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People v. King

Supreme Court of New York, Second Department

October 23, 2013

The People of the State of New York, respondent,
Urselina King, appellant. Ind. No. 2734/08

Lynn W. L. Fahey, New York, N.Y. (Kendra L. Hutchinson of counsel), for appellant, and appellant pro se.

Charles J. Hynes, District Attorney, Brooklyn, N.Y. (Leonard Joblove, Ann Bordley, and Adam M. Koelsch of counsel), for respondent.



Appeal by the defendant from a judgment of the Supreme Court, Kings County (J. Goldberg, J.), rendered January 5, 2010, convicting her of burglary in the first degree and assault in the second degree, upon a jury verdict, and imposing sentence.

ORDERED that the judgment is affirmed.

The defendant's assertion that the evidence was legally insufficient to support the jury verdict is unpreserved for appellate review (see People v Hawkins, 11 N.Y.3d 484, 492). In any event, viewing the evidence in the light most favorable to the prosecution (see People v Contes, 60 N.Y.2d 620), we find that it was legally sufficient to establish the defendant's guilt beyond a reasonable doubt.

In fulfilling our responsibility to conduct an independent review of the weight of the evidence (see CPL 470.15[5]; People v Danielson, 9 N.Y.3d 342), we nevertheless accord great deference to the jury's opportunity to view the witnesses, hear the testimony, and observe demeanor (see People v Mateo, 2 N.Y.3d 383, cert denied 542 U.S. 946; People v Jones, 79 A.D.3d 1073, 1074). Upon reviewing the record here, we are satisfied that the verdict of guilt was not against the weight of the evidence (see People v Romero, 7 N.Y.3d 633).

The defendant's claim that the trial court discharged potential jurors based upon hardship without conducting a sufficient inquiry is unpreserved for appellate review (see People v Casanova, 62 A.D.3d 88, 92; People v Toussaint, 40 A.D.3d 1017, 1017-1018) and, in any event, is without merit (see People v Umana, 76 A.D.3d 1111, 1112; People v Toussaint, 40 A.D.3d at 1017-1018).

Contrary to the defendant's contention, the trial court properly precluded evidence of third-party culpability as speculative, lacking in probative value, and constituting inadmissible hearsay (see People v Schulz, 4 N.Y.3d 521, 528-529; People v Primo, 96 N.Y.2d 351, 356-357; People v West, 86 A.D.3d 583, 585).

The defendant's arguments regarding alleged prosecutorial misconduct during summation are unpreserved for appellate review (see CPL 470.05[2]; People v Dien, 77 N.Y.2d 885; People v Nuccie, 57 N.Y.2d 818). In any event, although some of the prosecutor's remarks, as quoted by our dissenting colleague, improperly included gender stereotyping, the improper comments were not so flagrant or pervasive in the context of the entire summation as to deprive the defendant of a fair trial (see People v Ward, 106 A.D.3d 842, 843; People v Rayford, 80 A.D.3d 780, 781). Other comments about which the defendant now complains were within the proper bounds of response to the defense summation in that they presented arguments based upon the evidence and the inferences to be drawn therefrom that the crime was a targeted attack motivated by the defendant's jealousy toward the victim, who was involved in a relationship with the defendant's former boyfriend, rather than a random attack by an unapprehended perpetrator during the course of a robbery, as the defense had suggested (see People v Halm, 81 N.Y.2d 819, 821; People v Griffin, 67 A.D.3d 702). Further, any prejudice resulting from the prosecutor's comments that the defendant's alibi defense was not raised in a timely manner was alleviated by the trial court's instructions to the jury that the defendant served a notice of alibi and presented her defense in a timely manner (see People v Rayford, 80 A.D.3d at 781).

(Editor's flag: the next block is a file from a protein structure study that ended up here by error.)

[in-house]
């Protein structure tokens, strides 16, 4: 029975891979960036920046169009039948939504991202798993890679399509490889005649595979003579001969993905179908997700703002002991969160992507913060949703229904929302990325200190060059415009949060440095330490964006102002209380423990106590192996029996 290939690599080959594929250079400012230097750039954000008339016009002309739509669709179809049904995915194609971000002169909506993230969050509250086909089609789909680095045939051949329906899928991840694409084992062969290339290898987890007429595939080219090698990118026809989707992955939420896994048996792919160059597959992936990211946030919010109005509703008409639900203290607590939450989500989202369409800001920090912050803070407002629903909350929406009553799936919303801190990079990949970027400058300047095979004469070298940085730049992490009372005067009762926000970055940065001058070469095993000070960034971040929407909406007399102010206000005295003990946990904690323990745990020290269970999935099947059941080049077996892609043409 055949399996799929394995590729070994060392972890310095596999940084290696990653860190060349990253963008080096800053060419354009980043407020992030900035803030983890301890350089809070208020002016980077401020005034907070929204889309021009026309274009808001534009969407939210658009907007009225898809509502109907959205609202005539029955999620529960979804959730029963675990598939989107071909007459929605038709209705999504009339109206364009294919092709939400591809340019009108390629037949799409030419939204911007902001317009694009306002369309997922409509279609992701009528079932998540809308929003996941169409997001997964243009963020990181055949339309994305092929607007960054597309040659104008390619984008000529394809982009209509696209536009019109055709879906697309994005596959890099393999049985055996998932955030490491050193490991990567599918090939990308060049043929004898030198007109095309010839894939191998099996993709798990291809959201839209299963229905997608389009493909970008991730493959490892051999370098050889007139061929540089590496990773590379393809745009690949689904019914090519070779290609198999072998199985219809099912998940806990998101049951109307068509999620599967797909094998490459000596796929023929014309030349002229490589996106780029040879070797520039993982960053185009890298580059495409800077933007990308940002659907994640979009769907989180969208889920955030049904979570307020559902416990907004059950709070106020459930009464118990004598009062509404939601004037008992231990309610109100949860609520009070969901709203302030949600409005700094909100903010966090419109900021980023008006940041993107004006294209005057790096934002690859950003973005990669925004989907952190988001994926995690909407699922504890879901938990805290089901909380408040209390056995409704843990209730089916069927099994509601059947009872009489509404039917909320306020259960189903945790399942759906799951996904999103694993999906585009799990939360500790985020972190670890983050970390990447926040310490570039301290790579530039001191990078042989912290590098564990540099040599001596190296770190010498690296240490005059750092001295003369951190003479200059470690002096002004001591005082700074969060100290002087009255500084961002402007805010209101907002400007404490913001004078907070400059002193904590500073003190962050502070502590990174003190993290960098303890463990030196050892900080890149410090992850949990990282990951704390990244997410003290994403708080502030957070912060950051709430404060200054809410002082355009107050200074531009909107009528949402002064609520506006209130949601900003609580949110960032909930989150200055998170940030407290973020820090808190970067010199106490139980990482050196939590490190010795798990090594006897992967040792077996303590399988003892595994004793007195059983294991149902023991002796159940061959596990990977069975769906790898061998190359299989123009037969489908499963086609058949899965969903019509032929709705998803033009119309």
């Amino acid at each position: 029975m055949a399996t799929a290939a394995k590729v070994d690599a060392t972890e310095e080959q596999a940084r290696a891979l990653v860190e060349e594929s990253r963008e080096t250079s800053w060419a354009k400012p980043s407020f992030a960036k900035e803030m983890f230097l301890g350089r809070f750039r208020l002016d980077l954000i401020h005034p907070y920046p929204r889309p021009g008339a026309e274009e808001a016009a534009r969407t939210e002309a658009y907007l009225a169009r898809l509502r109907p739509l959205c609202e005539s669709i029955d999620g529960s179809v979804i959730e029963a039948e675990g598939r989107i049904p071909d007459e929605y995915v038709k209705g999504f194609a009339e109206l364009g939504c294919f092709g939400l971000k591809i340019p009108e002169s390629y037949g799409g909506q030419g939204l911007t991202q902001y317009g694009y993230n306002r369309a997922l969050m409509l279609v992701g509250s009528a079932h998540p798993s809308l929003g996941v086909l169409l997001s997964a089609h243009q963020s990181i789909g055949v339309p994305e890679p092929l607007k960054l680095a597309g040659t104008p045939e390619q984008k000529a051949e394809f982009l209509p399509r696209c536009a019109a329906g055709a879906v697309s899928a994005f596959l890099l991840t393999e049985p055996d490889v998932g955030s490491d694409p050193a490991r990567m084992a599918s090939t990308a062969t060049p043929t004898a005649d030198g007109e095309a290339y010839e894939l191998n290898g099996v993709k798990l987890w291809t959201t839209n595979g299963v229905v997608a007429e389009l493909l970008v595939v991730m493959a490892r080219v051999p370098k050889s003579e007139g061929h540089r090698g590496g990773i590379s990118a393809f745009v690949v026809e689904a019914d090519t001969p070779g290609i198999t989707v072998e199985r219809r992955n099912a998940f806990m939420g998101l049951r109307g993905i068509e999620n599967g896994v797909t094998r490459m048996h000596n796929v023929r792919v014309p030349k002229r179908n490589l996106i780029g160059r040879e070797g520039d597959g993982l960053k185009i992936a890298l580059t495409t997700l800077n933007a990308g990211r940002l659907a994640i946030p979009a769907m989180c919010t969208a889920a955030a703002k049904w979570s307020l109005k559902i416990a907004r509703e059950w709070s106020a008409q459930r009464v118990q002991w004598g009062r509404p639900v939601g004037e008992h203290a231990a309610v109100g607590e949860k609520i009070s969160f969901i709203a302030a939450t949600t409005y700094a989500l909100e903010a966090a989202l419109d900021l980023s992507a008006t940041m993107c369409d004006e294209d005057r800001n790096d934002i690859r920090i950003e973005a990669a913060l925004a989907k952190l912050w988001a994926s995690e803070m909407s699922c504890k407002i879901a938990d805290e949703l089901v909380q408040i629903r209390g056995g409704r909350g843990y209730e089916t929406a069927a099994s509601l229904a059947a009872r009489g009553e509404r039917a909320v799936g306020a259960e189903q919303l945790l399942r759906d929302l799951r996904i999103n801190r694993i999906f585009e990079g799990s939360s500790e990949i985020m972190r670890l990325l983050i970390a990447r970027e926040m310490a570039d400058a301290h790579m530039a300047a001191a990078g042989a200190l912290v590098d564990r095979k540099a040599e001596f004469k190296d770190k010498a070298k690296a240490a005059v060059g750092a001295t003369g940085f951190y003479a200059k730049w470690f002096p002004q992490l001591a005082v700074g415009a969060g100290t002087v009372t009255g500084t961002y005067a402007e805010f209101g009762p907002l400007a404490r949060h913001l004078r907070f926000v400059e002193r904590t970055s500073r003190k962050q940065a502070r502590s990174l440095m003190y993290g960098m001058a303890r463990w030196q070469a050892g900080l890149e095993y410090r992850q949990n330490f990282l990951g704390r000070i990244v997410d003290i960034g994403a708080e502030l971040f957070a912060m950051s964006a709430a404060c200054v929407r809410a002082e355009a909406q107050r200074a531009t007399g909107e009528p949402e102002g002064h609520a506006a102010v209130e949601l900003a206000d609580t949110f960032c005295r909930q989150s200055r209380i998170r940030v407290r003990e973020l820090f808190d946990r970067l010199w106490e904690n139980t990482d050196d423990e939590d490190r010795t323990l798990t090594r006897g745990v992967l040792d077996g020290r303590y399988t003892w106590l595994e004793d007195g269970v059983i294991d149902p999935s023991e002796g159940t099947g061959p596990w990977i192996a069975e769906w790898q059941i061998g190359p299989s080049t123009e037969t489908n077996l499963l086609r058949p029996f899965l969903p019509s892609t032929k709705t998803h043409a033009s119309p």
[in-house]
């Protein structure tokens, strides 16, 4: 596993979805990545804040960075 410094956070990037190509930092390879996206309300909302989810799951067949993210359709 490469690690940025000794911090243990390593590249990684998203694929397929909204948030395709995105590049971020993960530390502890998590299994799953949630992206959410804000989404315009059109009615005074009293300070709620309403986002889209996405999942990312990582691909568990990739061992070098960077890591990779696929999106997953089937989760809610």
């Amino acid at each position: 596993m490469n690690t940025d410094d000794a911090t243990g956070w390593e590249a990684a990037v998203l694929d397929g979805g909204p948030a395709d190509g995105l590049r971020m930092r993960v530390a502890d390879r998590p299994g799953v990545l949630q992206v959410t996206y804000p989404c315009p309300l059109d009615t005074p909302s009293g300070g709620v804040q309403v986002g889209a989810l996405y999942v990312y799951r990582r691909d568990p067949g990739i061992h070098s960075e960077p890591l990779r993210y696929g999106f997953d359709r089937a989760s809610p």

The defendant's remaining contentions are without merit.


HINDS-RADIX, J., dissents and votes to reverse the judgment appealed from and to order a new trial, with the following memorandum:

The complainant and the defendant were engaged in a long-standing feud because the complainant was living with the defendant's former boyfriend, Tony Mann, who fathered two of the defendant's children. In the early morning of March 9, 2008, a masked man and an unmasked woman whom the complainant recognized as the defendant attacked her in a stairwell outside her apartment, hit her on the head, and dragged her into her apartment. Once inside, the man, who was carrying a gun, and the woman, who was carrying a knife, beat the complainant, cut her on different parts of her head, ransacked her apartment, and took money from her purse. The complainant called the police, and once they arrived she told them that the defendant and an accomplice had attacked her. The complainant also called her former husband and told him that the defendant had attacked her. She was taken to a hospital, where she was treated for fractures of ...

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